Students snorkeling with southern stingrays (c) Jillian Morris

February 13, 2017

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Mission Blue is proud to partner with Sharks4Kids! 

By: Jillian Morris


Students in Bimini, The Bahamas snorkeling with Caribbean reef sharks (c) Jillian Morris

Students in Bimini, The Bahamas snorkeling with Caribbean reef sharks (c) Jillian Morris

At Sharks4Kids, our goal is to create the next generation of shark advocates through education, outreach and adventure. We take students underwater to see sharks first-hand and combine all three aspects of our program to provide an incredible, eye-opening experience. 

We spend a lot of time in the Bahamas which is considered a sanctuary for sharks and the “shark diving capital of the world.” It’s extremely important for local students to see these remarkable animals up close and understand why sharks are valuable not only for the environment, but also the economy. Kids are the future guardians for these animals and making a connection to them is critical for future conservation efforts.

Bimini Scuba Center is a local diver operator that helps us take students out to explore their ocean home. We snorkel with several species of elasmobranch (or cartilaginous fish) including Caribbean reef sharks, nurse sharks and southern stingrays. For many of the students, it’s their first time on a boat even though they live on an island. The trip becomes more of an expedition and we never know what we will see! Whether it’s wild dolphins or a dozen eagle rays cruising over the shallows; the ocean always puts on a beautiful show.

The expeditions are a great time for us to speak to the students about shark conservation and global citizenry. The kids are very lucky because we have the ocean in our backyard, but we also teach them about the importance of conservation habits and why the sharks in these waters are critical for healthy oceans around the world.

Students in Bimini, The Bahamas meeting Southern stingrays (c) Jillian Morris

Students in Bimini, The Bahamas meeting Southern stingrays (c) Jillian Morris

After providing a general introduction to sharks of the Bahamas, we introduce them to the shark sanctuary. We cover what it means, why it matters and how to preserve it. We then arrive on site to a special area where southern stingrays are found in abundance. The students can wade to shore where anywhere from 5-15 southern stingrays will gather around us. It’s a great introduction to the world of elasmobranchs and we often dispel myths about their spine and capabilities with it. We usually get shrieks and screams, but very quickly the students are sliding masks onto their faces and snorkeling around with the rays. We see nurse sharks and small blacknose sharks swimming around us as well, which makes the snorkeling experience even more exciting. We literally watch the fear become fascination and it’s one of the most rewarding experiences I am blessed to have in my life.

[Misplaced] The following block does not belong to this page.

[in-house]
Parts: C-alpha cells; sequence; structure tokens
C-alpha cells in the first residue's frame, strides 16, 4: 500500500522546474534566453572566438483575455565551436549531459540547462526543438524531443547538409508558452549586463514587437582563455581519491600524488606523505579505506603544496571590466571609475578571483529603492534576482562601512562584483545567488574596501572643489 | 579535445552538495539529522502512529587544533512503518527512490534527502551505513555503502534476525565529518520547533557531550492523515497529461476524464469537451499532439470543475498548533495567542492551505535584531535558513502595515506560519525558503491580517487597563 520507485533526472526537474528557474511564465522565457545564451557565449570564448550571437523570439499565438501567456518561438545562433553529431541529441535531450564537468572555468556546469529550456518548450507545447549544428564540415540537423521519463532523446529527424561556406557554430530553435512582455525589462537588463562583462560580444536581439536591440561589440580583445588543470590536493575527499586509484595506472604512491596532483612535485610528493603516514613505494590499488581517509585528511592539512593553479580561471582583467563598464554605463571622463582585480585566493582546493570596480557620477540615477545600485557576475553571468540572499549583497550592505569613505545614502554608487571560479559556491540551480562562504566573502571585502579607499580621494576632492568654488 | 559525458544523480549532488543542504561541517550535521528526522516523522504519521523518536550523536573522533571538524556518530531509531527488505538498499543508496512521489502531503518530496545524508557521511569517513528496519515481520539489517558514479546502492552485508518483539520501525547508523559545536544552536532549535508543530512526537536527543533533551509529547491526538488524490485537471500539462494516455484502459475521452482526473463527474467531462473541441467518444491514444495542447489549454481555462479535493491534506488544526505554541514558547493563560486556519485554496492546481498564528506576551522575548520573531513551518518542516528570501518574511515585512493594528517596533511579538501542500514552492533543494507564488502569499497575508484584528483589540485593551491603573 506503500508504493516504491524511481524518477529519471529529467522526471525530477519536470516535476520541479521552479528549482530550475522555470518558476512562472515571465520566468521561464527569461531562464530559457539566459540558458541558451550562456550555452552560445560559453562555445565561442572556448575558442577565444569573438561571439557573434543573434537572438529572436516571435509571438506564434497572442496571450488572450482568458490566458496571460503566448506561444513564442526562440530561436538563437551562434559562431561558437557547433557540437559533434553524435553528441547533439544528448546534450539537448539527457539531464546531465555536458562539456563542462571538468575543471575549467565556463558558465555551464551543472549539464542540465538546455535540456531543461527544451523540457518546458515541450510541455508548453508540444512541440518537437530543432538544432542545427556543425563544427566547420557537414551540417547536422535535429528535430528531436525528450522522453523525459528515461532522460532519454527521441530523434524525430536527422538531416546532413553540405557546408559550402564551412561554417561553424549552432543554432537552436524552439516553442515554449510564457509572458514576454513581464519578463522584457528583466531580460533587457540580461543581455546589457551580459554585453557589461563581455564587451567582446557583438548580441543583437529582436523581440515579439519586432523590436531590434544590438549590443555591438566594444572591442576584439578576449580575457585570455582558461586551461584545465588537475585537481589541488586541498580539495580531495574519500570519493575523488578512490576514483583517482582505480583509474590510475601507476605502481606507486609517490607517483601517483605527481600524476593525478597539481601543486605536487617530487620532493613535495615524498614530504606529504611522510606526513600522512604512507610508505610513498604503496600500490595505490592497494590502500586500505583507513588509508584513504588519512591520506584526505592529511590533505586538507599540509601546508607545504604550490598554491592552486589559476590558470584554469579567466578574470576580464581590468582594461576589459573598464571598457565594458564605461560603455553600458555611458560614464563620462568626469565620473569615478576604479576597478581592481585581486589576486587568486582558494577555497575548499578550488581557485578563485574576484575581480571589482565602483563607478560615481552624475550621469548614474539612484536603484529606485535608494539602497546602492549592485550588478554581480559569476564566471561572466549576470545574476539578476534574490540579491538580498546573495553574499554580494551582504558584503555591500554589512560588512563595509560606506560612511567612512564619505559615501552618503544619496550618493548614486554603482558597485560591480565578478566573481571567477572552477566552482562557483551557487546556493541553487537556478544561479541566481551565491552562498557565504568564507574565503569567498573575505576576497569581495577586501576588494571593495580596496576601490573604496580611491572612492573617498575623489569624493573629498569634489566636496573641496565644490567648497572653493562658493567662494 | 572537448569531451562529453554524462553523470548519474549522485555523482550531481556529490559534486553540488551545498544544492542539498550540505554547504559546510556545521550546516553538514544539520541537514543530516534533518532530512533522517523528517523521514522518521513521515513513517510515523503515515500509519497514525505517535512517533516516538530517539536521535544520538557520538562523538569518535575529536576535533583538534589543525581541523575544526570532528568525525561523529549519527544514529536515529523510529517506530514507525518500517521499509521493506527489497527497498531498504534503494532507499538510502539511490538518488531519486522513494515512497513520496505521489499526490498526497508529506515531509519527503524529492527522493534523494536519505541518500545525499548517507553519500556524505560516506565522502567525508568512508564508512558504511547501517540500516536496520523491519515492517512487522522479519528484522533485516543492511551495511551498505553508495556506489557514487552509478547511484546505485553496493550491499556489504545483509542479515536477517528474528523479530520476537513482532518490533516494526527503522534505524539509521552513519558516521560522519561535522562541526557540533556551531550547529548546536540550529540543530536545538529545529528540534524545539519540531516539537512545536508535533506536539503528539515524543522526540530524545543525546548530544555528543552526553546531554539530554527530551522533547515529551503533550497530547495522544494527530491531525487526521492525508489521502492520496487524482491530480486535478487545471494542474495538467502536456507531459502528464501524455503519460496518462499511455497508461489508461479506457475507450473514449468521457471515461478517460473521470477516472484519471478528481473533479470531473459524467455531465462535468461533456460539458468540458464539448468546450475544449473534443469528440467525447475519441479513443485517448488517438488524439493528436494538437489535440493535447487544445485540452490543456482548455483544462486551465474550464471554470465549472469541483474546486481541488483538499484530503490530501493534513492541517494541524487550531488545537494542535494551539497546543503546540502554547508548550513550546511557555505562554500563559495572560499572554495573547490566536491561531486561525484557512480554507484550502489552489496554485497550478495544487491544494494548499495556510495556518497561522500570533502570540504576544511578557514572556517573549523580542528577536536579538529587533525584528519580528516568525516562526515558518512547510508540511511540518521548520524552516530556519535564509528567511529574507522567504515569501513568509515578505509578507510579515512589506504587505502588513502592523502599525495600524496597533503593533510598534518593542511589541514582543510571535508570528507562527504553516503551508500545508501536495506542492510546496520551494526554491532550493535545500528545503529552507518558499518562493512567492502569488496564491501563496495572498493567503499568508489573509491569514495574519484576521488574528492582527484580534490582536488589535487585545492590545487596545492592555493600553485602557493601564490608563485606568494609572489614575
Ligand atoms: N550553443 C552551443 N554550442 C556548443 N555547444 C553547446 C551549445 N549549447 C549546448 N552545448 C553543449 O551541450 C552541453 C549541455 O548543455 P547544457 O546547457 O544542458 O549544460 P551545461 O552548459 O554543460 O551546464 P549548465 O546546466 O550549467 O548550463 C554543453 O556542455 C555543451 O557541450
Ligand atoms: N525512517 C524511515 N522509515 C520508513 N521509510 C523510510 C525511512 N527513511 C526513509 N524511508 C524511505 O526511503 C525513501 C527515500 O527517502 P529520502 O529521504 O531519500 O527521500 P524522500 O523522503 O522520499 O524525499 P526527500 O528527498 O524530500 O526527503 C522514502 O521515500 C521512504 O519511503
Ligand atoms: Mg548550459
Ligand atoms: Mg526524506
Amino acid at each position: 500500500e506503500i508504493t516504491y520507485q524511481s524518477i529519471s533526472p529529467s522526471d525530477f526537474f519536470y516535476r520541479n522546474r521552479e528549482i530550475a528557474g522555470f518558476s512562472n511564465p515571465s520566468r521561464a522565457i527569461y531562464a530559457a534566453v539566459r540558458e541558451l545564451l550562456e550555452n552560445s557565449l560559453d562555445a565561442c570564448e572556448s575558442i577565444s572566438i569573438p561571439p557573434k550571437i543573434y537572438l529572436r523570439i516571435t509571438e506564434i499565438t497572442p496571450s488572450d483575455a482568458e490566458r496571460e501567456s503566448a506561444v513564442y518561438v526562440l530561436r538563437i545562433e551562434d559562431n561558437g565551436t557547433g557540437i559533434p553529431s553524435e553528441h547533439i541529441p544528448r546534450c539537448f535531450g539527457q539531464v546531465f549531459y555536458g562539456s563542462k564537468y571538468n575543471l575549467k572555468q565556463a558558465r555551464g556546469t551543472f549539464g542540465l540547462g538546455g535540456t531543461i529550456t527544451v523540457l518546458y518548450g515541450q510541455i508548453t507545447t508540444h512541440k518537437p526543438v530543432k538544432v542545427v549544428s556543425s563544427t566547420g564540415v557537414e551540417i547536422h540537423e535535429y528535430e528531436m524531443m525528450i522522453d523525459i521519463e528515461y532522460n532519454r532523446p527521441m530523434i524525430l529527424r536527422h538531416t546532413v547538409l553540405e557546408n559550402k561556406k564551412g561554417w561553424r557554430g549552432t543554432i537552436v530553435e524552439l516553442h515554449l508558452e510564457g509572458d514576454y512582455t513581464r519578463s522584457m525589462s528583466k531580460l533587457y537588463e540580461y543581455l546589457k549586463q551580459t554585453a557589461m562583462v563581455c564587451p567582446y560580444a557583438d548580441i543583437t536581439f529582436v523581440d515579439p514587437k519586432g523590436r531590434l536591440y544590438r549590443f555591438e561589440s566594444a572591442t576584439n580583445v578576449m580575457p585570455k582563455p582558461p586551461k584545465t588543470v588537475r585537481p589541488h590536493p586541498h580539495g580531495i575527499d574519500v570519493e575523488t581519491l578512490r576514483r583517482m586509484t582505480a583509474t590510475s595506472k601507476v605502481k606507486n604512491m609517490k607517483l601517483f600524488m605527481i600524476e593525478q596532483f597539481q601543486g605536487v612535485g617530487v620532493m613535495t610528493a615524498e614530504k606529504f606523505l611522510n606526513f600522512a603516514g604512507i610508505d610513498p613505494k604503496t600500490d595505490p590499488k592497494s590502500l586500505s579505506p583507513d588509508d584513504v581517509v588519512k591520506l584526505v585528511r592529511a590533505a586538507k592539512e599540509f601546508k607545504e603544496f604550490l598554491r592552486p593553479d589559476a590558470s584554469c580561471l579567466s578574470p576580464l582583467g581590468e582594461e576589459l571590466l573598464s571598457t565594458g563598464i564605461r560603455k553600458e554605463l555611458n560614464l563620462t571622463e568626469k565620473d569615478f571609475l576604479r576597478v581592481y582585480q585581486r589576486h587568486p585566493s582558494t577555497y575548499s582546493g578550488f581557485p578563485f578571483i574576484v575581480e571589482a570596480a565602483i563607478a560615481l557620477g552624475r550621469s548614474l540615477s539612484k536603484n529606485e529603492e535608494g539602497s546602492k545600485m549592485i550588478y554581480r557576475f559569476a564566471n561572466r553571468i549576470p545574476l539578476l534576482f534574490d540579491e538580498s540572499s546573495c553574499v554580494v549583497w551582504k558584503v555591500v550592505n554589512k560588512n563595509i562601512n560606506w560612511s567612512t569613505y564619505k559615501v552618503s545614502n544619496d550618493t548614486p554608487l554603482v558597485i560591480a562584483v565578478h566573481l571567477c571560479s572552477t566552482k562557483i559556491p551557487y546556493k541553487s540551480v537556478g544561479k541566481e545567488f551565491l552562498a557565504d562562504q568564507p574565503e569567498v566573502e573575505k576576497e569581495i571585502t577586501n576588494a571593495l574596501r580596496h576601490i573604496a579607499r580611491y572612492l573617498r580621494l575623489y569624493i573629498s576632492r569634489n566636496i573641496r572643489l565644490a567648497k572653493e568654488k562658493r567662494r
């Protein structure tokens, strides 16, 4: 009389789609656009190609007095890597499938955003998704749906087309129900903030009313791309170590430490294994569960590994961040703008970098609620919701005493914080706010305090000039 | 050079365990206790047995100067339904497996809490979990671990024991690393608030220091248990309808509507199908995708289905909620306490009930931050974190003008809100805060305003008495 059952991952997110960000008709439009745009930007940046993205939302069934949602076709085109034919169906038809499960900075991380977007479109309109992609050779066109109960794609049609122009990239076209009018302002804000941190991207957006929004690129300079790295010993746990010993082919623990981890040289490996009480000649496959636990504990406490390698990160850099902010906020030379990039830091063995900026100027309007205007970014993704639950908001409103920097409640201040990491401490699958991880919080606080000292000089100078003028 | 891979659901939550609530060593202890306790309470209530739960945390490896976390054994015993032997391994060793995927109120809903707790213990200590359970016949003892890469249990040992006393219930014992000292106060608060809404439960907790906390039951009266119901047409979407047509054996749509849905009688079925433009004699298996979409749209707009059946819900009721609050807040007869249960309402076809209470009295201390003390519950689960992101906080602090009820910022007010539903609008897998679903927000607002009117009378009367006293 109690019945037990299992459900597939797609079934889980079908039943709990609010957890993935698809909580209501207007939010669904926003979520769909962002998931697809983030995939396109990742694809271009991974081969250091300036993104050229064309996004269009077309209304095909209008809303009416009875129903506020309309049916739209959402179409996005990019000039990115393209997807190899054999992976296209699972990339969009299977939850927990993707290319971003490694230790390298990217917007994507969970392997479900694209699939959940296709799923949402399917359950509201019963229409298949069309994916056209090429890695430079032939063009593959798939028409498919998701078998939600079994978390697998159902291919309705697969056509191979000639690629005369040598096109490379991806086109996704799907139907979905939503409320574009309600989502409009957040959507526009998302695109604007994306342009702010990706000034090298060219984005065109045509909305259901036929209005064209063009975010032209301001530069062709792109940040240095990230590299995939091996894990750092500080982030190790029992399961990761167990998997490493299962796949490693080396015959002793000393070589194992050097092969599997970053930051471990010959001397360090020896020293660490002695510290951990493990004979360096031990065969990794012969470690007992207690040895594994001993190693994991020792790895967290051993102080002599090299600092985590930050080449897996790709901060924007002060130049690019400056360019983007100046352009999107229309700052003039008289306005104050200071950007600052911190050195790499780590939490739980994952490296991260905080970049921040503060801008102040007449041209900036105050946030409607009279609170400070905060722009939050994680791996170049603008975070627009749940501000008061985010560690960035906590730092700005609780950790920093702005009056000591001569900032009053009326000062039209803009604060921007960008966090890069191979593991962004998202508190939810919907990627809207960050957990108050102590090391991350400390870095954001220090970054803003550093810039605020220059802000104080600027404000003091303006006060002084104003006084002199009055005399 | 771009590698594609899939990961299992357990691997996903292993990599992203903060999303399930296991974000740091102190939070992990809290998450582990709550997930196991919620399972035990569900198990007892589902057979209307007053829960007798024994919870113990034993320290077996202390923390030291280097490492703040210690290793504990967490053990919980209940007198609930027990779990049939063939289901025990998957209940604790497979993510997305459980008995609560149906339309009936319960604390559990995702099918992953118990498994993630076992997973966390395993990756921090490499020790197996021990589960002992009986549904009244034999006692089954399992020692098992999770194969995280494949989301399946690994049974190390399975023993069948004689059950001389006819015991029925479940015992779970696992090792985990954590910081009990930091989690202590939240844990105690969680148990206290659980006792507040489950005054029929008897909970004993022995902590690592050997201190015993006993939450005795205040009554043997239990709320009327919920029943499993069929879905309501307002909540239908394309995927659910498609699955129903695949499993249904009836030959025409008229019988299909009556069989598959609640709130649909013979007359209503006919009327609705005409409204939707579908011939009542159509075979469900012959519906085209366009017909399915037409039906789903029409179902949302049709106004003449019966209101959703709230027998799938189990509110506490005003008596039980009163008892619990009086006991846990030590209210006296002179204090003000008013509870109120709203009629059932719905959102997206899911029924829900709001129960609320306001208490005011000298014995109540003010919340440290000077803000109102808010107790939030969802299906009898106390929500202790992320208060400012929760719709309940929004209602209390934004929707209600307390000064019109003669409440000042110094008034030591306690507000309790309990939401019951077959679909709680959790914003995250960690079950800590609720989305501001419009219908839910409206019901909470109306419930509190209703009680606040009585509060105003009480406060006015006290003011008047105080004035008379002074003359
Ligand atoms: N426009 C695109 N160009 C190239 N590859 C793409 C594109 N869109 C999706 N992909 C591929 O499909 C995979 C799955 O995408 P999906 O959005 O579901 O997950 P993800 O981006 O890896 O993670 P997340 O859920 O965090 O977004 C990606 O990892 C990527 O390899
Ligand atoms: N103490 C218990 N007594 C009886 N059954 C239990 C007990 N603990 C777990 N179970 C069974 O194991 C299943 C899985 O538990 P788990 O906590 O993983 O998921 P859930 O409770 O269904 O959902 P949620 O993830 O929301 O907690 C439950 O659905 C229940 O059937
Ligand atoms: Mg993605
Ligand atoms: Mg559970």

Our next stop is a Caribbean reef shark spot. Depending on the age of the students, we either watch from the boat or do a non-baited (no bait in the water) snorkel. Caribbean reef sharks are the stars of multiple dive sites throughout the Bahamas and are one of the most common species encountered. They are truly iconic in shark ecotourism, so they are an ideal species to introduce students to. Here again, we see fear evolve into awe and appreciation. After snorkeling the students always have dozens of questions and want to learn how to dive while doing their part to save these animals. It’s extremely powerful when you think of how quickly ideas and feelings about something can change, simply by having your own connection to it.

The students are able to see for themselves why people from all over the world travel to the Bahamas to see sharks and turn into advocates for their ocean home. Grassroots efforts are vital when truly making an impact with conservation efforts and being in the water is an integral part of creating the next generation of shark and ocean ambassadors.

Students watching Caribbean reef sharks (c) Duncan Brake

Students watching Caribbean reef sharks (c) Duncan Brake

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